Jermaine O’Neal and I Are Getting Old

Jermaine O’Neal has been playing in the NBA for fifteen years. For those of us who were in our teens when O’Neal–also in his teens–entered the league, this is ridiculous. He was part of a radical experiment:  for the first time since hardship cases Moses Malone and Darryl Dawkins plied their craft, really, really young men were going to participate in the NBA. This, even more than grunge music or  the widespread use of the Mosaic web browser, portended the coming of a new age where youth would be served rather than merely employed in the service industry.

These teenage heroes would change the game. They’d break every record. No longer would basketball prodigies be encumbered by RAs, GPAs, and crusty deans. And maybe, as far as Kevin Garnett and Kobe Bryant were concerned, this proved to be at least partially true. But what about Robert Swift?  Darius Miles?  Jonathan Bender? These guys washed out, disappeared, were erased from the map.

O’Neal himself has had a good, not great, career. He was an All-NBA third-teamer for a couple of years.  He played solid defense. His teams went to the playoffs occasionally. But now he’s got a lot of mileage on his 33-year-old legs. He can’t put the Celtics on his trick ankle, much less his chronically achy back. When he does play, he moves like an old, tired man.

It was in the course of considering O’Neal’s decline that I realized my youth, or what was left of it, had come to an end. I haven’t accumulated lot of mileage–hell, I haven’t accumulated much of anything–but I’m starting to fall apart anyway, much like a grandmother-owned car that never leaves the garage yet still winds up being completely worthless when her wretched grandchildren go to sell it.

But perhaps it’s not over yet. As a friend pointed out, ancient former Seattle Mariner Jamie Moyer is coming out of hibernation to give baseball another go. So is Dmitri Young, who managed to shed all of the fat he carried around back in the early 2000s. Heck, pinch hitter extraordinaire Matt Stairs lost 30 pounds using Subway sandwiches Nutrisystem and now claims to be in the best shape of his life.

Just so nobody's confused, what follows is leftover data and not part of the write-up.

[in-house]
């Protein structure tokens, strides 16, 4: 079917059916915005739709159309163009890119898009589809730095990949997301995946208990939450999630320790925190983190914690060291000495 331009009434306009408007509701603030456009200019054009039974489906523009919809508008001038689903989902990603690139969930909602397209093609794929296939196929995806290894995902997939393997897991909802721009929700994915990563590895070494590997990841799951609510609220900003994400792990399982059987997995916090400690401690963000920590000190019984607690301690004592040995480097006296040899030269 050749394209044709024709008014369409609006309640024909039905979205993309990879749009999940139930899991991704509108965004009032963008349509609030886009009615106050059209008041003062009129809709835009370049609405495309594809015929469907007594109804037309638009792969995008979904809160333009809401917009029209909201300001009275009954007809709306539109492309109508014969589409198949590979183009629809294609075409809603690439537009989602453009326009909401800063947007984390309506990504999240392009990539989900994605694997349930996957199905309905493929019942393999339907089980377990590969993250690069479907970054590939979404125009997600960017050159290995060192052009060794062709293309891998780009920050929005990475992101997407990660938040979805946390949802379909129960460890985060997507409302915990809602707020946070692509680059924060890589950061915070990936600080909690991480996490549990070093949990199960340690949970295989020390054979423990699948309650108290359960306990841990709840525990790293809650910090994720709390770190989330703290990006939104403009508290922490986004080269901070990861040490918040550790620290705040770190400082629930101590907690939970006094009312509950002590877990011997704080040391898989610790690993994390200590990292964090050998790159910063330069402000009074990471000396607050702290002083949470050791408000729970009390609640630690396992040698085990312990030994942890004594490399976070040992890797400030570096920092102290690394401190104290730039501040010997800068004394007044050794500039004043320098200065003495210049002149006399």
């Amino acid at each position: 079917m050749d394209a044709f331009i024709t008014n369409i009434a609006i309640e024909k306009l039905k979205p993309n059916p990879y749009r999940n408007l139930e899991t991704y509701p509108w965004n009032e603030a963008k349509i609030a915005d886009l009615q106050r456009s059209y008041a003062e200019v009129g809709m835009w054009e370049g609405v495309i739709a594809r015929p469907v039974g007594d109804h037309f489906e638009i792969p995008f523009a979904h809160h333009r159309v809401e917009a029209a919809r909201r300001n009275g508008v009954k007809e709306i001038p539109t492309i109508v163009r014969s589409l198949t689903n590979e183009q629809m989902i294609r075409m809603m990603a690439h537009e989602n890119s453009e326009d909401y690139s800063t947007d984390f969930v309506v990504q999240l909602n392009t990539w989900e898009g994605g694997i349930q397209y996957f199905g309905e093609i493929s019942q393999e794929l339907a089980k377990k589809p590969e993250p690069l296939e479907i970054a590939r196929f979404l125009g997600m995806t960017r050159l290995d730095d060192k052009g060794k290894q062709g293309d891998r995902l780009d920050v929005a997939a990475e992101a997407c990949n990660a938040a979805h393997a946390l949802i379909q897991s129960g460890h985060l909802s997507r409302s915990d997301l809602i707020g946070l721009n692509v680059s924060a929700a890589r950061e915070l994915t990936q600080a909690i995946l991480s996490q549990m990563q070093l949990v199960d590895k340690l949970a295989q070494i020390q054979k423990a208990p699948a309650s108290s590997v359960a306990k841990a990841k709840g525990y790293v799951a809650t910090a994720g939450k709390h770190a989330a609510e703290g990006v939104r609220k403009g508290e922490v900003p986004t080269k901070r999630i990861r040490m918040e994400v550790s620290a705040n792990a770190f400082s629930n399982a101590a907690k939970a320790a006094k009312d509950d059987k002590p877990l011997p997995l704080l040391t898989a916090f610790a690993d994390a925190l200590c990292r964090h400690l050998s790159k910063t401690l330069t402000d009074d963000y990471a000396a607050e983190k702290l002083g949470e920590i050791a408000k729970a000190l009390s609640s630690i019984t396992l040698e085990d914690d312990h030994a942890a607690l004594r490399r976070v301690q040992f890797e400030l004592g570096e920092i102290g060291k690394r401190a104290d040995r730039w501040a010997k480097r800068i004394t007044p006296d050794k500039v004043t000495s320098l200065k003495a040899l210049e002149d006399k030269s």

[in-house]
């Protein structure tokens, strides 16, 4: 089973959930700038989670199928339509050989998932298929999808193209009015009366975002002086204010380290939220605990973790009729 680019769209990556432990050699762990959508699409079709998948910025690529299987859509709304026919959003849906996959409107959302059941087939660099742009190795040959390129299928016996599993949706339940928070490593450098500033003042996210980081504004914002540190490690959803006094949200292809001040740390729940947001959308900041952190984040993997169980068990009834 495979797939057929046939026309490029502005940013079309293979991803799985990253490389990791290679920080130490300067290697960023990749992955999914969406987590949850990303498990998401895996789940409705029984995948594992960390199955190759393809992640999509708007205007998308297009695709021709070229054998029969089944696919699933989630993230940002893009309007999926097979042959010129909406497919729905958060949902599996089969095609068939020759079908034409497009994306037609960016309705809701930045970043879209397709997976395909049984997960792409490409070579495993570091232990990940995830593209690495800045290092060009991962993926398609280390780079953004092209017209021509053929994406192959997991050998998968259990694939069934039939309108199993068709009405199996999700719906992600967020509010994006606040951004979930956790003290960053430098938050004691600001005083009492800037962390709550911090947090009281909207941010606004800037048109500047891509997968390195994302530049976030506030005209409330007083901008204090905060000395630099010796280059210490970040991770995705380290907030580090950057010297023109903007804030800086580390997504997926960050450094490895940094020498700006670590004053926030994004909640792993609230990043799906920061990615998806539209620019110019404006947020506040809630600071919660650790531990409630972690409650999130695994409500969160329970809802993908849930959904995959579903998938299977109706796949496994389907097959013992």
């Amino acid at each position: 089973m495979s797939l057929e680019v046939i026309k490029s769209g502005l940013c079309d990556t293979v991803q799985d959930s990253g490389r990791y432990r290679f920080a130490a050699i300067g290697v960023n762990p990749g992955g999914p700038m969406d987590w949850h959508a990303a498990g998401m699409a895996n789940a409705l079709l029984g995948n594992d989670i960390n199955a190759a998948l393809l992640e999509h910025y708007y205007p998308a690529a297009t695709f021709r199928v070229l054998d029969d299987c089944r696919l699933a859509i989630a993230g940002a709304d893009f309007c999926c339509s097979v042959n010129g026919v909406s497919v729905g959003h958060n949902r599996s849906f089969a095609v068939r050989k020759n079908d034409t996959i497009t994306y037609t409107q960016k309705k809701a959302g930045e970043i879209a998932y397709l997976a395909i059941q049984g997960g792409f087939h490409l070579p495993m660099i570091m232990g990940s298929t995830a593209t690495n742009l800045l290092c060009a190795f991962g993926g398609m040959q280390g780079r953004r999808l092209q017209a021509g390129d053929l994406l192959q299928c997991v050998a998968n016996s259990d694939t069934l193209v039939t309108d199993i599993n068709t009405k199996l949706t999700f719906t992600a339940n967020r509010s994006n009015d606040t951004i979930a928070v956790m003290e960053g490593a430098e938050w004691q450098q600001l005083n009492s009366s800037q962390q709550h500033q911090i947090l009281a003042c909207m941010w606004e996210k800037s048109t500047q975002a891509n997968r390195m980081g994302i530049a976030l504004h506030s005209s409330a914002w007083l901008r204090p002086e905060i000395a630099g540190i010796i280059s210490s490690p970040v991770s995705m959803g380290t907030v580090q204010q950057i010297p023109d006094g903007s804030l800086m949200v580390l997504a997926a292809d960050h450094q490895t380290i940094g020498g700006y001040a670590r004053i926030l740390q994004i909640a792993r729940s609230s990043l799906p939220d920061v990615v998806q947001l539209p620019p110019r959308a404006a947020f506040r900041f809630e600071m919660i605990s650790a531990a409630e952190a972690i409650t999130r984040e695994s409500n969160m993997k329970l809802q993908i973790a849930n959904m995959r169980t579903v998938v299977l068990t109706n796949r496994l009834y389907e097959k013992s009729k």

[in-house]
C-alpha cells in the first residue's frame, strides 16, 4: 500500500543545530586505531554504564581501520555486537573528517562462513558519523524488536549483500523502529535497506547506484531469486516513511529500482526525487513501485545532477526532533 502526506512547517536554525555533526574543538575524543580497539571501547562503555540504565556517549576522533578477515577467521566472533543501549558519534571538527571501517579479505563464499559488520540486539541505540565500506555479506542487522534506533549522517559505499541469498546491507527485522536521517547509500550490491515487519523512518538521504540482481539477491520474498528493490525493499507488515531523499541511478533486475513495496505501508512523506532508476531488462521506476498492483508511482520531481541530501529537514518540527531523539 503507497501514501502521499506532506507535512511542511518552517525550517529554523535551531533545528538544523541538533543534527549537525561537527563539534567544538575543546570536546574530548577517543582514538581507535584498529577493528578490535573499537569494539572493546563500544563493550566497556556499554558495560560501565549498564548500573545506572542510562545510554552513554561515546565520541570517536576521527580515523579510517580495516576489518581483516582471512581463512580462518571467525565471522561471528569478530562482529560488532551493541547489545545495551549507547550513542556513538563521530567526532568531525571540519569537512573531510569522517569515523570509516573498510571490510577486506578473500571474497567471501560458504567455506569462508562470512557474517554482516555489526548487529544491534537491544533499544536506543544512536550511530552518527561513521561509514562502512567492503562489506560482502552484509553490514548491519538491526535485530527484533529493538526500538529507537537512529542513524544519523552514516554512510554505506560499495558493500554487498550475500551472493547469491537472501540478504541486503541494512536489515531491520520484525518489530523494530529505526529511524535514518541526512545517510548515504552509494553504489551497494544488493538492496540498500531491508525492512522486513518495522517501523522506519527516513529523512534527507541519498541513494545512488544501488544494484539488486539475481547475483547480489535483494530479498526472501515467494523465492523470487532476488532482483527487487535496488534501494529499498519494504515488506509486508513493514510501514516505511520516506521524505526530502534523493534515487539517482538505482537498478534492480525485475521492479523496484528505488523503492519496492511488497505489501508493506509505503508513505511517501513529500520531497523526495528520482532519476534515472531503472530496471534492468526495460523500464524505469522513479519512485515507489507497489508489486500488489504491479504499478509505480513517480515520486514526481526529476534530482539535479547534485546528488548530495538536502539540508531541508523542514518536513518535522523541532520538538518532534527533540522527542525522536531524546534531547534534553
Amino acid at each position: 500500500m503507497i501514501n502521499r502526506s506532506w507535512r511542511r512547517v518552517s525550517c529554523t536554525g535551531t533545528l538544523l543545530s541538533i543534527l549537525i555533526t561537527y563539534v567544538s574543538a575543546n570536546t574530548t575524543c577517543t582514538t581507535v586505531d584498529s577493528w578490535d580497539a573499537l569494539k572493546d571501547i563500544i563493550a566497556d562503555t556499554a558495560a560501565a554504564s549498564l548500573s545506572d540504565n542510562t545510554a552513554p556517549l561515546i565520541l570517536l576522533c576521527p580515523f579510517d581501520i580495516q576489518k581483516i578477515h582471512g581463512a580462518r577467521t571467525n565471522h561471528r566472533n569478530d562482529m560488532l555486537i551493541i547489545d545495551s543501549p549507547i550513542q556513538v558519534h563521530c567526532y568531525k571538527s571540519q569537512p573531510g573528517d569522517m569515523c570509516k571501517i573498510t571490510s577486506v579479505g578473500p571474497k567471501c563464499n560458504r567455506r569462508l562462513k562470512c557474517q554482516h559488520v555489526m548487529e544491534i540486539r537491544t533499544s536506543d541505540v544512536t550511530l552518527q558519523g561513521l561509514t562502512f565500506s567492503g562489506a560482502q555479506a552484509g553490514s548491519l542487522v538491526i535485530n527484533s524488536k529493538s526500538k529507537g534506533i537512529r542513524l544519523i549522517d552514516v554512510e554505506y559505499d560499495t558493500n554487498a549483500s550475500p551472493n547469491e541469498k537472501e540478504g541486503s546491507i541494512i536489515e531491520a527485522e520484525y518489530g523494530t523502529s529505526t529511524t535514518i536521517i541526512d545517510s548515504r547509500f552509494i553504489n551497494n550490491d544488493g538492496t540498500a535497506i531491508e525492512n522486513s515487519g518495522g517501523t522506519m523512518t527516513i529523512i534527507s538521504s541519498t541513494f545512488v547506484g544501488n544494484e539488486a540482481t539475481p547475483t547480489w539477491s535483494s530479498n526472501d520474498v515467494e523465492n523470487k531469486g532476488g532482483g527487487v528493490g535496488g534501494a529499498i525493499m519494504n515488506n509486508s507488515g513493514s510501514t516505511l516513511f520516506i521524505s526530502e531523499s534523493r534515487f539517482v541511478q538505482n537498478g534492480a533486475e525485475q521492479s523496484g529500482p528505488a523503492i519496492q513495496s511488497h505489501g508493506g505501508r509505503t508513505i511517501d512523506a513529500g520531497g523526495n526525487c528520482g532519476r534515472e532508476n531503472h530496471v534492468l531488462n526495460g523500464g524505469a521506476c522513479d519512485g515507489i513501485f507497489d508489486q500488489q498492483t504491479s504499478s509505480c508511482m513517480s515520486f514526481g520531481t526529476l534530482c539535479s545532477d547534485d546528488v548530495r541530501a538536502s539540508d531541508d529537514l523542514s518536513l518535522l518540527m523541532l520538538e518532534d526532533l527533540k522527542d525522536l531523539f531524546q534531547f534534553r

Don’t we all deserve a second chance at a first start, whatever that means?

—Photo Raps Fan/Flickr

About Oliver Lee Bateman

Good Men Project contributing editor Oliver Lee Bateman is a columnist for Al-Jazeera America and Made Man Magazine. His writing has been featured in Salon, The Atlantic, Johnny America, Stymie: A Journal of Sport and Literature, the U.S. Intellectual History Blog, STIR Journal,, and NAP Magazine. He is also one of the founders of the Moustache Club of America and Penny & Farthing, two blogzines specializing in flash fiction and creative nonfiction that he co-curates with web developer Erik Hinton, medical consultant Nathan Zimmerman, and freelance writers Christie Chapman and J. R. Powell. Oliver is a lawyer as well as an assistant professor at the University of Texas at Arlington. Follow him on Twitter @MoustacheClubUS or on Google+.


  1. I enjoyed your wrestling piece.
    It was around 28 , when the effervescent free energy of youth started to really drain from me. I remember packing full a lorry, for my house move, and then realising i wanted to repack it. Except my body said,’um i dont think so fella’
    I remember thinking, ‘wow im starting to age. a few years ago(22) i would just have torn the lorry up and repacked it, no problem’

    I remember being 19 and dancing drugfree and effortlessly, literally from midnight til the break of dawn, rave-worshipping the moon and the sun as it broke over the Cornish coast (i had taken my car to a cornish beach). That ‘free energy’ of youth.
    Now my energy levels at 36, are like the first 30minutes when i woke up when i was 19. However I prefer being old, that time-served experience of life, to being young

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